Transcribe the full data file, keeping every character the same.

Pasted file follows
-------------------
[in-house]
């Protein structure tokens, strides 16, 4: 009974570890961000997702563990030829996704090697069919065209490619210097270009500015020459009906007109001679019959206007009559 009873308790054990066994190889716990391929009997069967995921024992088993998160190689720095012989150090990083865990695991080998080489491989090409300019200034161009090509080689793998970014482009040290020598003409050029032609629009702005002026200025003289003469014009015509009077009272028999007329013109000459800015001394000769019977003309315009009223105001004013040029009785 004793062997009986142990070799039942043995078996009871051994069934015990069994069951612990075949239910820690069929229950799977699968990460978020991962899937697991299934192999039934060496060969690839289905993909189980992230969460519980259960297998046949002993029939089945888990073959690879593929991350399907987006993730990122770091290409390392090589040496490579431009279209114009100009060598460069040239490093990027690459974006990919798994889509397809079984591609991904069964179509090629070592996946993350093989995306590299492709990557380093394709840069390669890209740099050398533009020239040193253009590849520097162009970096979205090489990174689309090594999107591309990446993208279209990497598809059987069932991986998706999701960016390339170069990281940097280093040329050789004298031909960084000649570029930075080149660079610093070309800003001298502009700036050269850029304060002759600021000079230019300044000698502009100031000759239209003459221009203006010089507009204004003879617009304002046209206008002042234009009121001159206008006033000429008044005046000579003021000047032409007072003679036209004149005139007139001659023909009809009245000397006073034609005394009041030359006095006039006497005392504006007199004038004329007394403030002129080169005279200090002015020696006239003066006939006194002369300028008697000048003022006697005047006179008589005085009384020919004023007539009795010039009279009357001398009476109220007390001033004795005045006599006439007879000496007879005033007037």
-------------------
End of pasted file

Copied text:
[in-house]
């Protein structure tokens, strides 16, 4: 009974570890961000997702563990030829996704090697069919065209490619210097270009500015020459009906007109001679019959206007009559 009873308790054990066994190889716990391929009997069967995921024992088993998160190689720095012989150090990083865990695991080998080489491989090409300019200034161009090509080689793998970014482009040290020598003409050029032609629009702005002026200025003289003469014009015509009077009272028999007329013109000459800015001394000769019977003309315009009223105001004013040029009785 004793062997009986142990070799039942043995078996009871051994069934015990069994069951612990075949239910820690069929229950799977699968990460978020991962899937697991299934192999039934060496060969690839289905993909189980992230969460519980259960297998046949002993029939089945888990073959690879593929991350399907987006993730990122770091290409390392090589040496490579431009279209114009100009060598460069040239490093990027690459974006990919798994889509397809079984591609991904069964179509090629070592996946993350093989995306590299492709990557380093394709840069390669890209740099050398533009020239040193253009590849520097162009970096979205090489990174689309090594999107591309990446993208279209990497598809059987069932991986998706999701960016390339170069990281940097280093040329050789004298031909960084000649570029930075080149660079610093070309800003001298502009700036050269850029304060002759600021000079230019300044000698502009100031000759239209003459221009203006010089507009204004003879617009304002046209206008002042234009009121001159206008006033000429008044005046000579003021000047032409007072003679036209004149005139007139001659023909009809009245000397006073034609005394009041030359006095006039006497005392504006007199004038004329007394403030002129080169005279200090002015020696006239003066006939006194002369300028008697000048003022006697005047006179008589005085009384020919004023007539009795010039009279009357001398009476109220007390001033004795005045006599006439007879000496007879005033007037």